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Deborah Swiss Headshot

Honoring Fearless Ancestors At The Holidays

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The holidays offer a special time to share the cherished traditions that our children will remember and pass on to the next generation. Gathering our families together for dinners and celebrations, it's easy to forget what a long road it's been for some of our ancestors and the lucky chain of circumstances that brought us all to our holiday feasts. My extended family includes an Australian clan that has unofficially adopted me.

As a country of immigrants, family traditions help link us to our past and fasten future generations to a long chain of hope. In 1869, Australian pioneer Agnes McMillan was enjoying her Christmas banquet in Lismore, New South Wales with her seven children and seven grandchildren. Watching her grandchildren play hide-and-seek, she couldn't help but smile as she reflected on the tumultuous past that led her to be sitting on her own sprawling front porch as the matriarch of three generations.

Agnes's journey began in Scotland on Christmas 1832. A starving twelve-year-old huddled close to her best friend and protector, thirteen-year-old Janet Houston. Shivering in a Glasgow "wynd" (the Scottish word for alley), the two homeless waifs had eaten nothing for days except a few "Irish apricots" and were tired of potatoes. For these two rough-and-tumble street urchins, risking transport to Australia seemed a far better choice than defaulting into prostitution, which was not a crime under the hypocritical madness that typified nineteenth-century Britain.

It was a gamble they lost when Agnes naively left the tag attached to a stolen pair of stockings she had put on to keep warm. It was all the evidence a judge needed to send her, along with Janet, to the other side of the world to serve a sentence of seven years in Van Diemen's Land (present-day Tasmania). Thousands of other children suffered a similar fate.

Today descendants of Agnes McMillan live in Sydney, Melbourne, Canberra, and all along Australia's Gold Coast. With 120 surnames linked to Janet Houston, her great-great-great granddaughter jokes that Janet helped populate half of Tasmania. As descendants of these two brave lasses gather round their holiday tables this week, they pay tribute to their fearless ancestors who made their lives possible.

In a season where stacks of material possessions too often define the end of one year and the beginning of another, I've been thinking about the legacy that Agnes and Janet left behind. Two young girls made a fated choice that brought them to a land where the seasons were reversed and even the stars in the sky looked unfamiliar. Exile for life - their punishment for petty theft born of poverty -- clearly exceeded the scope of their crime. Yet the miracle in their story is that Agnes and Janet not only survived, but they thrived and prospered.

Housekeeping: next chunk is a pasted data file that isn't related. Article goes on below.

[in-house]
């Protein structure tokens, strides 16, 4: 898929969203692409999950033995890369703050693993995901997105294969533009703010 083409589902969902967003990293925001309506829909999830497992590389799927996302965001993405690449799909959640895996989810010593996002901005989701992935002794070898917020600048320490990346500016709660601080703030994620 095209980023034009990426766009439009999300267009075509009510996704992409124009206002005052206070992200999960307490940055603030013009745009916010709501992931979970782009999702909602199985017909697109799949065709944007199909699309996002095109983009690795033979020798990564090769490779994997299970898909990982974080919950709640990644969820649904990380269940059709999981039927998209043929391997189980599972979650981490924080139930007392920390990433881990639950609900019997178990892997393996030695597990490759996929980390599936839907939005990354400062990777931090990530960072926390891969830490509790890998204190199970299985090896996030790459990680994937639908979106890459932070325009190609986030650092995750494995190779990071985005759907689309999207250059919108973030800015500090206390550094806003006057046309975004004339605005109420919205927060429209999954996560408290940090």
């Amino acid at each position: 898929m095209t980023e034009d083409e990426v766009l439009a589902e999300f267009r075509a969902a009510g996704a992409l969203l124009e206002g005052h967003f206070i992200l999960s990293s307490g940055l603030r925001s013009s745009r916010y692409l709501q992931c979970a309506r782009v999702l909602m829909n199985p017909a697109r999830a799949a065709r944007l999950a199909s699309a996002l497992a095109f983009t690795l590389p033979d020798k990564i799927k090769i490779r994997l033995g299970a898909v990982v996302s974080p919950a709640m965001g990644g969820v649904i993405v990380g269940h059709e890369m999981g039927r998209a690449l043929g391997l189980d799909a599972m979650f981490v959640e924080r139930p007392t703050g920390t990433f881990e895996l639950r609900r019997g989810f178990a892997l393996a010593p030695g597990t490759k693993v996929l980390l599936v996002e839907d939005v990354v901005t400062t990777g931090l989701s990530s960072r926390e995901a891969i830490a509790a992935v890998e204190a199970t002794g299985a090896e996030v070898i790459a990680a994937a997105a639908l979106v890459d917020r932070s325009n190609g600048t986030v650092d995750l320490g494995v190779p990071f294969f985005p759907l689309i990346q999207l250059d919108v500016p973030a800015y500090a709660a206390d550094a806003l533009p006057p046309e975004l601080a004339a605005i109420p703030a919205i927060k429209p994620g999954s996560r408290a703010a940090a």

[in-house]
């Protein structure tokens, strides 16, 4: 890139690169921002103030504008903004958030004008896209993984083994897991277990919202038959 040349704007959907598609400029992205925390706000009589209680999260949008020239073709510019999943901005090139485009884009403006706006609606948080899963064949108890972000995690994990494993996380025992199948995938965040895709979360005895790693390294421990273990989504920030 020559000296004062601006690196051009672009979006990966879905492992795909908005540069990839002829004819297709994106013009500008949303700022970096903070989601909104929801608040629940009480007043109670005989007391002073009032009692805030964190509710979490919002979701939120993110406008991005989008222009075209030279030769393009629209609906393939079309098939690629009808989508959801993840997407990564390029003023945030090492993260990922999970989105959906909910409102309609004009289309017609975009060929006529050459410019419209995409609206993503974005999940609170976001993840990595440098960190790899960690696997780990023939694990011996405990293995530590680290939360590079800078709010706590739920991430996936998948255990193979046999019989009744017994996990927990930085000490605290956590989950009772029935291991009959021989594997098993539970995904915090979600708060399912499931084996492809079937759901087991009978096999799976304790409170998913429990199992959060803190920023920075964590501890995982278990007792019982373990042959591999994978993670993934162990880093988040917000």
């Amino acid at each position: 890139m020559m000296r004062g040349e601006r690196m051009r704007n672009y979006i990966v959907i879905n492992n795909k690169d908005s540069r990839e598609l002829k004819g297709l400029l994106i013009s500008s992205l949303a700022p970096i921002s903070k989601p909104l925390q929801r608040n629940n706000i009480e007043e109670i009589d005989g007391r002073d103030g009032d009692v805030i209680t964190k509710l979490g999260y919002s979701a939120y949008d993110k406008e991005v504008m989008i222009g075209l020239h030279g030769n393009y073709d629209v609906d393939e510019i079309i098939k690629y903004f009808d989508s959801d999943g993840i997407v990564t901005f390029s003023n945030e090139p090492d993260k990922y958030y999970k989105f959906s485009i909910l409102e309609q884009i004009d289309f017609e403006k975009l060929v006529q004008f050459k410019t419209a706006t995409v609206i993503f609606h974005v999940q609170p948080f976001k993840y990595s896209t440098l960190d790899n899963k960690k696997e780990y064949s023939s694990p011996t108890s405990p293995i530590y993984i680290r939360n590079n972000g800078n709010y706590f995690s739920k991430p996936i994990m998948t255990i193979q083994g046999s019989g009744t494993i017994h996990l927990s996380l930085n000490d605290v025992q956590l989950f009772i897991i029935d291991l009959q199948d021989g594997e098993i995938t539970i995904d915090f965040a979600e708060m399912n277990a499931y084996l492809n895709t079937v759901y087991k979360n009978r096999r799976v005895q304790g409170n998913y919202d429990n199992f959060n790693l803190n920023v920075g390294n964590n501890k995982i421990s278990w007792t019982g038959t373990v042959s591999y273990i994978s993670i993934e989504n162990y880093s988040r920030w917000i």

Confronted with seven to ten years imprisonment and exiled for life, what motivated these women and 25,000 others to endure and to hold onto their spirit? What created the fire that blazed within them and could not be extinguished by their captors? In many cases, it was simply the support of a friend. After serving their punishments in an untamed wilderness, those more sinned against than sinning forged a fresh start and refused to let the injustice of their situation limit the freedom they would one day enjoy.

The unbreakable bond between Agnes McMillan and surrogate big sister Janet Houston fueled one another's resolve to survive another day in the "lands beyond the sea." Crammed together below deck during the treacherous four-month ship journey to Australia, this rag-tag sisterhood of sorrow dared to feel hopeful and even beautiful, tearing pages from Bibles (that they couldn't read) to make curling papers for their hair. Once in Van Diemen's Land, known friends were purposely separated, but loyal mates found ways around the rules. Even though Agnes and Janet were apart for most of their sentence, the two determined lasses stayed in touch, meeting at the town water pump from which they hauled water for their masters. Relying on the strength of their friendship, they found hope where none had the right to exist.

The two desperate but determined youngsters came of age at the Cascades Female Factory (recently designated a World Heritage site). There they labored and suffered as property of the Crown. Trapped in a system rife with corruption, abuse, and inhumanity, they emerged not as hardened human beings but as women capable of love and redemption. Each married a freed convict man, raised families and became respected members of their church and community. With unwavering determination, they built comfortable homes and a good life for their children and grandchildren.

As this Yank sits down with her family on the other side of the pond from my true-blue Aussie mates, I hope to pass on to my children the lessons I've learned from unlikely heroes Agnes McMillan and Janet Houston. The power of our friendships to pull us through struggle, change, and challenge, igniting new-found optimism at just the right moment, is truly a reason for celebration at the holidays and throughout the coming year.